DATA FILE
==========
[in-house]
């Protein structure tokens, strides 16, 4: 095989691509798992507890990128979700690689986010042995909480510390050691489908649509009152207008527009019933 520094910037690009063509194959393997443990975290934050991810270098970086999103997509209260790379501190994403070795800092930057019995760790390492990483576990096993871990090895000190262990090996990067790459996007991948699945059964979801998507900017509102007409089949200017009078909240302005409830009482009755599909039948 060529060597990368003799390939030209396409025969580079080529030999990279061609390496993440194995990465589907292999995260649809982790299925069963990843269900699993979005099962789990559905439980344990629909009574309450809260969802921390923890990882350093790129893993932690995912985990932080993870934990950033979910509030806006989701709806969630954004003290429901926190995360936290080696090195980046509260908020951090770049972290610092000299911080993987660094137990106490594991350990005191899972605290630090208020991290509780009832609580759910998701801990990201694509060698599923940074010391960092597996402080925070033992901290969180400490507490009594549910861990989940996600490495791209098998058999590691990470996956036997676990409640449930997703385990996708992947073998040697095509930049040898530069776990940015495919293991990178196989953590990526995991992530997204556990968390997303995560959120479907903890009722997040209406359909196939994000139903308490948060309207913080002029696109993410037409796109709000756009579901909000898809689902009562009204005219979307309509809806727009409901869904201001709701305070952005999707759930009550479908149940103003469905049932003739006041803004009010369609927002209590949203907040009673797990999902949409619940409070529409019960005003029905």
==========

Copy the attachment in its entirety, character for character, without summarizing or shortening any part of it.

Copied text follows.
[in-house]
């Protein structure tokens, strides 16, 4: 095989691509798992507890990128979700690689986010042995909480510390050691489908649509009152207008527009019933 520094910037690009063509194959393997443990975290934050991810270098970086999103997509209260790379501190994403070795800092930057019995760790390492990483576990096993871990090895000190262990090996990067790459996007991948699945059964979801998507900017509102007409089949200017009078909240302005409830009482009755599909039948 060529060597990368003799390939030209396409025969580079080529030999990279061609390496993440194995990465589907292999995260649809982790299925069963990843269900699993979005099962789990559905439980344990629909009574309450809260969802921390923890990882350093790129893993932690995912985990932080993870934990950033979910509030806006989701709806969630954004003290429901926190995360936290080696090195980046509260908020951090770049972290610092000299911080993987660094137990106490594991350990005191899972605290630090208020991290509780009832609580759910998701801990990201694509060698599923940074010391960092597996402080925070033992901290969180400490507490009594549910861990989940996600490495791209098998058999590691990470996956036997676990409640449930997703385990996708992947073998040697095509930049040898530069776990940015495919293991990178196989953590990526995991992530997204556990968390997303995560959120479907903890009722997040209406359909196939994000139903308490948060309207913080002029696109993410037409796109709000756009579901909000898809689902009562009204005219979307309509809806727009409901869904201001709701305070952005999707759930009550479908149940103003469905049932003739006041803004009010369609927002209590949203907040009673797990999902949409619940409070529409019960005003029905």